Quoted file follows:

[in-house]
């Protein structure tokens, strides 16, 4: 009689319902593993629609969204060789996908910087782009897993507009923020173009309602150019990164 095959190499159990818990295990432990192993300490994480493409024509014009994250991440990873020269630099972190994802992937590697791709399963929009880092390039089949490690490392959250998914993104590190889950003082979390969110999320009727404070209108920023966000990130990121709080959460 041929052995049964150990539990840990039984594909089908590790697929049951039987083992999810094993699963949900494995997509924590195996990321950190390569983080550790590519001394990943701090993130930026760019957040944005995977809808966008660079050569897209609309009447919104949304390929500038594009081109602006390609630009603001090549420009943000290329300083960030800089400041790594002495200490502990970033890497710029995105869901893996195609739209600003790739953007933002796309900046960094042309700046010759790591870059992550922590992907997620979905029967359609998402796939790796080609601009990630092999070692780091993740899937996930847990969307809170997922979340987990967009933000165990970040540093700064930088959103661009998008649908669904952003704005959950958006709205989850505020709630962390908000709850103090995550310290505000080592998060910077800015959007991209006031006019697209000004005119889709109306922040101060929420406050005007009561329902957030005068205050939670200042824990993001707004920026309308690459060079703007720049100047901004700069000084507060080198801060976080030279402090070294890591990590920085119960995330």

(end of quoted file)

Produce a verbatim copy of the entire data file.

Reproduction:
[in-house]
């Protein structure tokens, strides 16, 4: 009689319902593993629609969204060789996908910087782009897993507009923020173009309602150019990164 095959190499159990818990295990432990192993300490994480493409024509014009994250991440990873020269630099972190994802992937590697791709399963929009880092390039089949490690490392959250998914993104590190889950003082979390969110999320009727404070209108920023966000990130990121709080959460 041929052995049964150990539990840990039984594909089908590790697929049951039987083992999810094993699963949900494995997509924590195996990321950190390569983080550790590519001394990943701090993130930026760019957040944005995977809808966008660079050569897209609309009447919104949304390929500038594009081109602006390609630009603001090549420009943000290329300083960030800089400041790594002495200490502990970033890497710029995105869901893996195609739209600003790739953007933002796309900046960094042309700046010759790591870059992550922590992907997620979905029967359609998402796939790796080609601009990630092999070692780091993740899937996930847990969307809170997922979340987990967009933000165990970040540093700064930088959103661009998008649908669904952003704005959950958006709205989850505020709630962390908000709850103090995550310290505000080592998060910077800015959007991209006031006019697209000004005119889709109306922040101060929420406050005007009561329902957030005068205050939670200042824990993001707004920026309308690459060079703007720049100047901004700069000084507060080198801060976080030279402090070294890591990590920085119960995330």